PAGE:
The Wall Street Journal sat down with Tzipi Livni, the leader of Israel’s opposition Kadima Party, late last month (that is, before Prime Minister Benjamin Netanyahu asked her to join his unity cabinet … and before she turned him down). Notably, even Livni—a centrist, appreciably to the left of Netanyahu’s Likud Party—rejects any settlement that would establish the pre-1967 Green Line as the final boundary between Israeli and Palestinian states, due to the Israeli settlements that lie just on the other side in the West Bank and East Jerusalem:
Regardless of what you think of settlement activity in the past—whether you think it’s Jews building in their ancient homeland or it is against international law. It’s not important. Because we have what we call ‘blocs of settlements,’ and most of them are very close to the Green Line. It takes only a few percentages [of the territory]. Whether we like it or not, we have to give an answer to these realities in any peace agreement.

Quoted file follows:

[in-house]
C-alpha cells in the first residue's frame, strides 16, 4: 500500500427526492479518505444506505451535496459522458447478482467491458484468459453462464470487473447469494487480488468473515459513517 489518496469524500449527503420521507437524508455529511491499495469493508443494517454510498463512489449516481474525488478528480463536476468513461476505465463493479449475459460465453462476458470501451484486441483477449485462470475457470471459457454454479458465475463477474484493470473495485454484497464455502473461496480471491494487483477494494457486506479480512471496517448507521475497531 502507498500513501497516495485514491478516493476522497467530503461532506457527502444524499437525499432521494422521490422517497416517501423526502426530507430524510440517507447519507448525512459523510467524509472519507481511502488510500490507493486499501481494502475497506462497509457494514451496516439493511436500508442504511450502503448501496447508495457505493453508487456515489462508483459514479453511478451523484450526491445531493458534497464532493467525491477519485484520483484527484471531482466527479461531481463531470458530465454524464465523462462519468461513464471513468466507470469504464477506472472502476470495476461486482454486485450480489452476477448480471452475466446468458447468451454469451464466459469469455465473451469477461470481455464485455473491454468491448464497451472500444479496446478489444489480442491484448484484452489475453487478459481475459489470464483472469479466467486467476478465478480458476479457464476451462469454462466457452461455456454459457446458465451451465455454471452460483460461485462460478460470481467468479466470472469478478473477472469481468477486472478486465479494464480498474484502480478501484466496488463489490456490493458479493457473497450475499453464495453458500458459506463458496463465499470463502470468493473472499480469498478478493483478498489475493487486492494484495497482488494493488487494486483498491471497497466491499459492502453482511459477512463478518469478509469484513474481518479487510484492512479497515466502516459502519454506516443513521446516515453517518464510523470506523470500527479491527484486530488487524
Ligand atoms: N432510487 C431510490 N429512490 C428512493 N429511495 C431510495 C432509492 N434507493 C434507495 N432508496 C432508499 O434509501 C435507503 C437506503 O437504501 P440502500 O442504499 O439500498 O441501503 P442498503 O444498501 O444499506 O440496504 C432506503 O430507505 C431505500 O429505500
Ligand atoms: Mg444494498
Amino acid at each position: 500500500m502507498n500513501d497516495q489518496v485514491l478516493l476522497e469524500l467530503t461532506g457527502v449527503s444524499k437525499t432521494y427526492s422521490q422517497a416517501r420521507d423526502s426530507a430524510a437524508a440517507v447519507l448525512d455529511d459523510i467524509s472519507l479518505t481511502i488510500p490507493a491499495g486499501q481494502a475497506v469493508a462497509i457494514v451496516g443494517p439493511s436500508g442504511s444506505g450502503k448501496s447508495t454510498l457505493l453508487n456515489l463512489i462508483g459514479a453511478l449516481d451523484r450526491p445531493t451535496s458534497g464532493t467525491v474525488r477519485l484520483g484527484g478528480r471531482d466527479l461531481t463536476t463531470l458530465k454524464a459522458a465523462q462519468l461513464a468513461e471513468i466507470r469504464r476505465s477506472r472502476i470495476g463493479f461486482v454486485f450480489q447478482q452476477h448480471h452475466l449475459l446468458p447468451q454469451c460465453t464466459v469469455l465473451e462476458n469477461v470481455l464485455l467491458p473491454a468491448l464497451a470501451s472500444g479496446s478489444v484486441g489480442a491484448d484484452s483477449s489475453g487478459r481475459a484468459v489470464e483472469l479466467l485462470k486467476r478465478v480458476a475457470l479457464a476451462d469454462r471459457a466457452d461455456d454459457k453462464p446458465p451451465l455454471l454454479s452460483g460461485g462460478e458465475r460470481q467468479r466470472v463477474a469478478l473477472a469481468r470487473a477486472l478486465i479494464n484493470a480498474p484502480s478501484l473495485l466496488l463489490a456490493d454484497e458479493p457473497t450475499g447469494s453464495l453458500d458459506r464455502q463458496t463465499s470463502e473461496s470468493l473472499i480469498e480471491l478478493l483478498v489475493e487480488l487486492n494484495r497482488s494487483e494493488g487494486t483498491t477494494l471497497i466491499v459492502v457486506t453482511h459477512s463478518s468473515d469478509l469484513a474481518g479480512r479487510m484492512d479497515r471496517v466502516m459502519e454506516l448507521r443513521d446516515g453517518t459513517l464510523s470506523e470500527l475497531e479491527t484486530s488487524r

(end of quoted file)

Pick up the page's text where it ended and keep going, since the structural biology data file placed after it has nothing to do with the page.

Palestinian President Mahmoud Abbas has insisted that the Green Line be considered “sacrosanct.” On the other hand, Livni wryly uses her harder line on the final-boundary issue in order to take a softer line on another of Abbas’s demands: a full settlement freeze. As she puts it, “It’s not about building now, but to keep the blocs of settlements as part of Israel in the future.”
Earlier: The Road Map to Real Negotiations